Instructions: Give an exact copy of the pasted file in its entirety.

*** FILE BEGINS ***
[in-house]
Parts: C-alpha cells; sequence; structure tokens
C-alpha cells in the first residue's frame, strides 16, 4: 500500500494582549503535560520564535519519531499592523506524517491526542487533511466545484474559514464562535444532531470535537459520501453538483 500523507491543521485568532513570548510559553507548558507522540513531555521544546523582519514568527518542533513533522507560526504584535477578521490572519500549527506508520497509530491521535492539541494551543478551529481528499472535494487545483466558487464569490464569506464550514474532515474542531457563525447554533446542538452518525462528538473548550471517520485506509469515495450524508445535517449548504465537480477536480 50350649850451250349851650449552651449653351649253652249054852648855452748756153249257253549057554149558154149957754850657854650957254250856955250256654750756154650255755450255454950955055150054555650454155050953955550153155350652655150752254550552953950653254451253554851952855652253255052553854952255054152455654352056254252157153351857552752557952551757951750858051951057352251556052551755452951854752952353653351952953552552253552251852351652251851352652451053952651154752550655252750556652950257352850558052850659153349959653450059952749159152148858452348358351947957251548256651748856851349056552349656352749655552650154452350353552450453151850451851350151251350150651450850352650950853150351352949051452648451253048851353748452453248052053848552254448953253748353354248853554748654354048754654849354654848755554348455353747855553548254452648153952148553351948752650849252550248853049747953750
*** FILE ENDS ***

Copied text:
[in-house]
Parts: C-alpha cells; sequence; structure tokens
C-alpha cells in the first residue's frame, strides 16, 4: 500500500494582549503535560520564535519519531499592523506524517491526542487533511466545484474559514464562535444532531470535537459520501453538483 500523507491543521485568532513570548510559553507548558507522540513531555521544546523582519514568527518542533513533522507560526504584535477578521490572519500549527506508520497509530491521535492539541494551543478551529481528499472535494487545483466558487464569490464569506464550514474532515474542531457563525447554533446542538452518525462528538473548550471517520485506509469515495450524508445535517449548504465537480477536480 50350649850451250349851650449552651449653351649253652249054852648855452748756153249257253549057554149558154149957754850657854650957254250856955250256654750756154650255755450255454950955055150054555650454155050953955550153155350652655150752254550552953950653254451253554851952855652253255052553854952255054152455654352056254252157153351857552752557952551757951750858051951057352251556052551755452951854752952353653351952953552552253552251852351652251851352652451053952651154752550655252750556652950257352850558052850659153349959653450059952749159152148858452348358351947957251548256651748856851349056552349656352749655552650154452350353552450453151850451851350151251350150651450850352650950853150351352949051452648451253048851353748452453248052053848552254448953253748353354248853554748654354048754654849354654848755554348455353747855553548254452648153952148553351948752650849252550248853049747953750